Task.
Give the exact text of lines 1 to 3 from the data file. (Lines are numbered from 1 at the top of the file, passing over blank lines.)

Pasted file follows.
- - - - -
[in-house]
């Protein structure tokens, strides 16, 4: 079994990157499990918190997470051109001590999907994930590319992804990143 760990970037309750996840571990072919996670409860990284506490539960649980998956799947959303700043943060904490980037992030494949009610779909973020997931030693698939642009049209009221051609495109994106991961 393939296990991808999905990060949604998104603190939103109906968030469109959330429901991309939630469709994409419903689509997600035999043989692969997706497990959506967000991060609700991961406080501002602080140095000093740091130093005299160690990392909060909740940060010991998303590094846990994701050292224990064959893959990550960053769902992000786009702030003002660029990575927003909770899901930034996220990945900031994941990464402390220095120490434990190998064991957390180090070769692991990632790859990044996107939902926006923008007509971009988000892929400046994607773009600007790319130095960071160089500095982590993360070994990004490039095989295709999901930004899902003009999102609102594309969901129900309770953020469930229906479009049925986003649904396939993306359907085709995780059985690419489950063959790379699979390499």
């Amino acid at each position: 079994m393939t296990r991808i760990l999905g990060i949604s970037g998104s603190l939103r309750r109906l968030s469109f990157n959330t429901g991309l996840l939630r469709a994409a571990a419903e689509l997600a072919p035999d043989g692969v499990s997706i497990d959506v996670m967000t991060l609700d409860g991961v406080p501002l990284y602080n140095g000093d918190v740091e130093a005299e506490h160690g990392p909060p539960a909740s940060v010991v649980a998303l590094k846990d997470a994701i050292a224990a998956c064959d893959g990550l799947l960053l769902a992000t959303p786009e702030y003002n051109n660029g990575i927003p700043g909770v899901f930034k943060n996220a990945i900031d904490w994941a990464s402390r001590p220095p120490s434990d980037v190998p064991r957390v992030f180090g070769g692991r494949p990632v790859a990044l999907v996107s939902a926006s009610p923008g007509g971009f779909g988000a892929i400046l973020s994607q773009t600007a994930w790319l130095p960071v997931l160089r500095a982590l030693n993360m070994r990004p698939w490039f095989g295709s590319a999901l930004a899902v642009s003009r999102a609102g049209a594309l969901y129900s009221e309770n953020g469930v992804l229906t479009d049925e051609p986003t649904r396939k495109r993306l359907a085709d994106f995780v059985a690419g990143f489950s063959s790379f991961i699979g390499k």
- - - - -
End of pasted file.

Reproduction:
[in-house]
């Protein structure tokens, strides 16, 4: 079994990157499990918190997470051109001590999907994930590319992804990143 760990970037309750996840571990072919996670409860990284506490539960649980998956799947959303700043943060904490980037992030494949009610779909973020997931030693698939642009049209009221051609495109994106991961 393939296990991808999905990060949604998104603190939103109906968030469109959330429901991309939630469709994409419903689509997600035999043989692969997706497990959506967000991060609700991961406080501002602080140095000093740091130093005299160690990392909060909740940060010991998303590094846990994701050292224990064959893959990550960053769902992000786009702030003002660029990575927003909770899901930034996220990945900031994941990464402390220095120490434990190998064991957390180090070769692991990632790859990044996107939902926006923008007509971009988000892929400046994607773009600007790319130095960071160089500095982590993360070994990004490039095989295709999901930004899902003009999102609102594309969901129900309770953020469930229906479009049925986003649904396939993306359907085709995780059985690419489950063959790379699979390499």
């Amino acid at each position: 079994m393939t296990r991808i760990l999905g990060i949604s970037g998104s603190l939103r309750r109906l968030s469109f990157n959330t429901g991309l996840l939630r469709a994409a571990a419903e689509l997600a072919p035999d043989g692969v499990s997706i497990d959506v996670m967000t991060l609700d409860g991961v406080p501002l990284y602080n140095g000093d918190v740091e130093a005299e506490h160690g990392p909060p539960a909740s940060v010991v649980a998303l590094k846990d997470a994701i050292a224990a998956c064959d893959g990550l799947l960053l769902a992000t959303p786009e702030y003002n051109n660029g990575i927003p700043g909770v899901f930034k943060n996220a990945i900031d904490w994941a990464s402390r001590p220095p120490s434990d980037v190998p064991r957390v992030f180090g070769g692991r494949p990632v790859a990044l999907v996107s939902a926006s009610p923008g007509g971009f779909g988000a892929i400046l973020s994607q773009t600007a994930w790319l130095p960071v997931l160089r500095a982590l030693n993360m070994r990004p698939w490039f095989g295709s590319a999901l930004a899902v642009s003009r999102a609102g049209a594309l969901y129900s009221e309770n953020g469930v992804l229906t479009d049925e051609p986003t649904r396939k495109r993306l359907a085709d994106f995780v059985a690419g990143f489950s063959s790379f991961i699979g390499k």